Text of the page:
A key factor driving mobile’s dominance will be the increased use of data. Quality data, including location data, local weather, and historical consumer behavior such as shopping patterns will give brands the insight they need to build engaging and valuable mobile experiences. The more trusted, actionable data that brands and agencies have accessible to them, the easier it will be to create smart, relevant mobile experiences. Additionally, programmatic media buying will only become more effective and popular as data is made more accessible in programmatic systems and platforms.
Will Kassoy, CEO
Mobile video is a natural complement to more “traditional” marketing efforts like TV for brand advertisers — and those are the companies that will drive the most growth in mobile video next year.
Nikao Yang, SVP of Business Development & Marketing
It’s still in the early innings, but native video ads are gaining momentum, largely due to the heavy weight of platforms like Facebook, Instagram, Twitter and Snapchat. In 2016, we’ll see increased adoption of these native video formats amongst premium publishers and advertisers.
Vikas Gulati, Managing Director, Asia
Mobile is now the first screen, surpassing both the TV and the desktop in terms of time spent — and video became the mobile ad unit of choice for both brand and performance marketers Video will continue to explode. In fact, consumption and spending will get bigger than anyone can even imagine.
Josh Stivers, Advisor for AerServ
The traditional mobile ad networks that used to directly handle both ad campaign and supply management for agencies are disappearing. Mobile ad networks are being bought up, integrated into and replaced with the DSP and SSPs who can now offer a wide spectrum of mobile ad inventory. Yet automated, RTB acces by buyers to mobile has introduced many new complications to the mobile marketplace.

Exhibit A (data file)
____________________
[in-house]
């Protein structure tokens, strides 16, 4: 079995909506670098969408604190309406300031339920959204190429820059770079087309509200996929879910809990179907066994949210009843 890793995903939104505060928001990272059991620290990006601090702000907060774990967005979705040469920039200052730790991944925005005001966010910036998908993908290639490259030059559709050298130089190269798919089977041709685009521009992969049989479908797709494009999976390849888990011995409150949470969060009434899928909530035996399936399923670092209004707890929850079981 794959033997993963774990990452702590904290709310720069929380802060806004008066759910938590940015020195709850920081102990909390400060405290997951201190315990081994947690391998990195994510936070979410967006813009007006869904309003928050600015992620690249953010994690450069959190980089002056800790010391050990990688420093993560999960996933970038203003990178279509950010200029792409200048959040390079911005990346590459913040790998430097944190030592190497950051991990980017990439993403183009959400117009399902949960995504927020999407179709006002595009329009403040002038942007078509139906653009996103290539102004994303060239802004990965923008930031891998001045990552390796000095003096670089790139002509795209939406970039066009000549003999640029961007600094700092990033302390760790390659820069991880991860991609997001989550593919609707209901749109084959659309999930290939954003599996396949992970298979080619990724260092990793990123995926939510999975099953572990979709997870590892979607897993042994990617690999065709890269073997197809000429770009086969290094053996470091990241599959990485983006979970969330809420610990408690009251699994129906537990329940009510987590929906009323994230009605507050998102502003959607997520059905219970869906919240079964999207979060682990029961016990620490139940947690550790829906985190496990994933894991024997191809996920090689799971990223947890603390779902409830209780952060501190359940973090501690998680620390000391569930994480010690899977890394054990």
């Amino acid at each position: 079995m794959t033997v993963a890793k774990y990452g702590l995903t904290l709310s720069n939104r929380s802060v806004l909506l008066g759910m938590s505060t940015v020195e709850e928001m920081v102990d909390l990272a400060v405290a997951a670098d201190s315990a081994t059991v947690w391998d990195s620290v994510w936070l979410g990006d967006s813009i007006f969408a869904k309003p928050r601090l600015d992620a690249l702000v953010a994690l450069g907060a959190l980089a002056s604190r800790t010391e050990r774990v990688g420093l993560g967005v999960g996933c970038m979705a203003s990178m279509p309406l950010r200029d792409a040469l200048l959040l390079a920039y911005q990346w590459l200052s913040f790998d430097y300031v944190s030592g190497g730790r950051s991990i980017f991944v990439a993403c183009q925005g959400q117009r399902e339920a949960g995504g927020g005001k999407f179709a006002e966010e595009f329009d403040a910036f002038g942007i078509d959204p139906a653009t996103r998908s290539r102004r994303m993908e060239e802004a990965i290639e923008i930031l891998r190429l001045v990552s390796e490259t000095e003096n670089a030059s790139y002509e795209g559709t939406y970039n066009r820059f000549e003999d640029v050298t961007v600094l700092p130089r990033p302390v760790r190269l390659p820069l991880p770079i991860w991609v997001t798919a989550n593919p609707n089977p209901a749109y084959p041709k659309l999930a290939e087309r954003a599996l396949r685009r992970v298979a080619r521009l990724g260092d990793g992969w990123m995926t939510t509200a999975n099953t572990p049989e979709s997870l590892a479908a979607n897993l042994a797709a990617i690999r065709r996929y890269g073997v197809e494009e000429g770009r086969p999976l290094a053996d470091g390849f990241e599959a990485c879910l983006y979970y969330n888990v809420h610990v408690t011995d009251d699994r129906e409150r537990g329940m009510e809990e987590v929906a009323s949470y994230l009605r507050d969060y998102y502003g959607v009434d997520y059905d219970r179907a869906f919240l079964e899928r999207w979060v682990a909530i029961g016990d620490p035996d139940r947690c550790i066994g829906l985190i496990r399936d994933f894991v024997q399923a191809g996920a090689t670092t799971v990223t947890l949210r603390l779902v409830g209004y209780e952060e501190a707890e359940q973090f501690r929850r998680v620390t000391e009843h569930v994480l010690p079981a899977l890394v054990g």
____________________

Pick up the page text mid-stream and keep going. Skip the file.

In 2015, the industry began shifting to programmatic buying platforms for mobile to and away from direct mobile sales teams, abandoning traditional IO buying practices in favor of self serve procurement and real time bidding. DSPs compete with each other to offer access to the widest selection of mobile properties. This increased access has driven down the cost of mobile inventory and CPMs are drastically decreasing (last year was just about double what we have seen this year). SSPs, once just infrastructure, must now help publishers add more value to their offerings as CPMs fall and ad revenues drop. DSP access to both desktop and mobile inventory has also drive a surge in cross screen buying. Mobile is becoming rapidly mainstream, where buyers just want screen and audience with little care of it placement or content. VPAID will be a dominant standard for video as buyers demand uniform creative performance and reporting across all screens. 2015 marked the end of the mobile experiment 2016 will be about multiscreen audience engagement at scale, as Buyers demand better performance regardless of the channel or platform in return for increased ad spend.
Ted Dhanik, CEO
We definitely see mobile as a key area of expansion in 2016. It has been a hot topic for marketers for a while already, but we think that in 2016 people will cease to treat it as a single channel and start to break it down. There is so much nuance within the mobile umbrella: mobile display vs mobile video, in-app vs mobile web inventory, smartphone vs tablet placements, etc, and we are working with clients to understand the differences between these niches and how to target based on their specific goals. Too often, campaigns are sort of ham-fisted or clunky as it relates to mobile strategy, so we are using internal data to identify trends and bring light to the space.
Toshi Yamamoto, ChatWork CEO and Founder
We anticipate chat apps to begin integrating with media companies much like the way Netflix delivers original content, movies or network TV series so that chat apps become a delivery channel directly to the user.
Connecting/sharing in more visual ways via chat, e.g. GIFs, drawings, custom emojis, stickers, videos, audio files, etc.
We’ll see more enterprise, Fortune 500 companies and IT departments starting to use enterprise-level, secure chat messaging platforms. Chat app companies will start adding enterprise-oriented functionality and higher levels of security.